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Who can see the future

30 posts in this topic

Posted · Report post

To PIggy Back on another current thread regarding the past.

What do you think is the future of EMS in the next 5 years?

The next 10 years?

What do you see in the next 20 years?

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Posted · Report post

RETIREMENT :wave:

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Posted · Report post

Fully taxpayer funded pensions?

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Posted · Report post

If we are talking about the US, I see bad things coming in 5-10 years as the IAFF tries to further justify its existence and take more control over EMS. I think after that we might see things start to swing the other way as the EMS subspecialty in Emergency Medicine becomes more prevalent and more board certified medical directors start to pop up and push for improvements in the field.

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Posted · Report post

yeah, the day of the mom and pop service are gone.

It's either fire based ems or the big alphabet services. One or the other and if you are lucky to be working for a small independently owned services, count yourself lucky until the alphabetasaurus sets his eyes on your company.

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Posted · Report post

I see a lot of consolidation and regionalization in the coming years.

Even the small town rural services are finding it hard to continue providing service as in the past.

Expenses go up and receivables go down,with insurance carriers wanting a fixed discount for services.

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Posted · Report post

Here in Ontario I'm really not sure. There are some exciting things in development that I hope come to fruition, but the legislation and regulatory environment makes these less than guaranteed.

1) Self-regulation. The Ontario Paramedic Association will soon submit an application to the Health Professions Regulatory Advisory Committee (HPRAC) for the Creation of a College of Paramedics. Self-Regulation will open the door to setting our own standards for education and a more adaptable scope of practise.

2) Community Paramedicine. With a publicly funded health care system finding efficiencies and novel ways of providing service is theoretically easier to justify since the system as a whole saves money. Many services are starting to explore various solutions to shift away from the transport everyone paradigm. The early stage programs mirror a lot of what's been reported in various publications: visits to frequent callers, referrals, follow-up visits, etc.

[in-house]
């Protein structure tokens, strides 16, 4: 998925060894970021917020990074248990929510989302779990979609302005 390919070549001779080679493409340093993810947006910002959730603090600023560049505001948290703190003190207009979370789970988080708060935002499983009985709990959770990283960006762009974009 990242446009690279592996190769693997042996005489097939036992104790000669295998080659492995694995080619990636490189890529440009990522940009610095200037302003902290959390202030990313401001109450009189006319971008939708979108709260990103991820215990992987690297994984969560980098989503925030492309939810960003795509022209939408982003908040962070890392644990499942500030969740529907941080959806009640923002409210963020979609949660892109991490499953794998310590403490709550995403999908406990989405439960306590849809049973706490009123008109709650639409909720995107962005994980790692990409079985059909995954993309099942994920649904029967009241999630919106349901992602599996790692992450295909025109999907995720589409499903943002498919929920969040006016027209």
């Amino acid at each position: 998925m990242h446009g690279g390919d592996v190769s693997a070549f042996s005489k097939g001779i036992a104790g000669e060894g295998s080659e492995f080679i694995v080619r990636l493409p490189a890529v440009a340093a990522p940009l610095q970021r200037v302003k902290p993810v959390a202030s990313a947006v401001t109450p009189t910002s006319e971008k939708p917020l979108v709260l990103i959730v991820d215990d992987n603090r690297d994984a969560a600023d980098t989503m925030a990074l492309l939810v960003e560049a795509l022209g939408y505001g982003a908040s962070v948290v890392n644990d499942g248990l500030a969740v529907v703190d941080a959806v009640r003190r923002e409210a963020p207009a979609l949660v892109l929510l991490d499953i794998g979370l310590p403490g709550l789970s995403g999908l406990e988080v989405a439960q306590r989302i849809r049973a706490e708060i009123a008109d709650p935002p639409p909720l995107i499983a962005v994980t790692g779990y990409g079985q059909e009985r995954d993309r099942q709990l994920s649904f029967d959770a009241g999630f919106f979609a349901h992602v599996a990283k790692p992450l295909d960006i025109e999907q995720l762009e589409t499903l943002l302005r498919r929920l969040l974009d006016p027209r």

My service is exploring a few different options and have four staff devoted full time to developing community Paramedicine. The options being explored are an Expanded Scope of Practice for Paramedics, treat and release of nursing home patients with follow up by NP or MD the next day (traditionally we have transported 100% of these patients), and selecting experienced ACP's and sending them to Physician Assistant School and utilizing PA-Paramedics in the field.

The PA-Paramedic program is probably the most interesting. Details are still scarce at this point but it creates a new step in our career path. Also exciting is that the University has apparently agreed in principle to recognize the three years of College training an ACP has as meeting the usual prerequisite for two years of University in any discipline.

3) Longer injury free careers. We have had tracked stair chairs for three years, we have a very open policy for requesting lift assist, power cots have hit all the trucks and power lift is on the way in the new year. We've been aggressively pursuing no-lift policies and equipment where possible and promoting health and wellness across the board. Our service is far from the only one embracing this shift and I think that's going to be a huge career extender.

4) Longer careers. I think has already started. Since the download to the municipality in 2000 and the enhanced education requirements we have seen dramatic increases in pay and benefits. We have a great defined benefit pension. As services grow and embrace new ways of providing service new job opportunities are created away from the Ambulance which help alleviate burnout and extend careers. All in all I think the medics in the earlier stages of their careers are no longer entering with an eye to FD or PD and have a long career in mind when they sign up. I can easily see reaching retirement while still being with this employer.

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Posted · Report post

I echo the improvements of assisted cots and increased use of stair chairs. I have heard rumors of street rigs getting ISTAT machines to have a non stemi cath lab activation with troponin elevations.

BAYAMedic

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The Istats are nice but CLEA (I think, not sure of the acronym) would need to be involved to allow that since it is essentially a lab test. Hospital based EMS systems are best suited for this type of test and the rolling out of these things. Once these are rolled out in several systems and shown to be effective in patient care pre-hospital, then I would look for them to be a standard of care within the next couple of years.

They are pretty much idiot proof if the ones that I've used would be used.

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Do you see a use for any other labs in the field using a system such as the istat? If so which ones and why?

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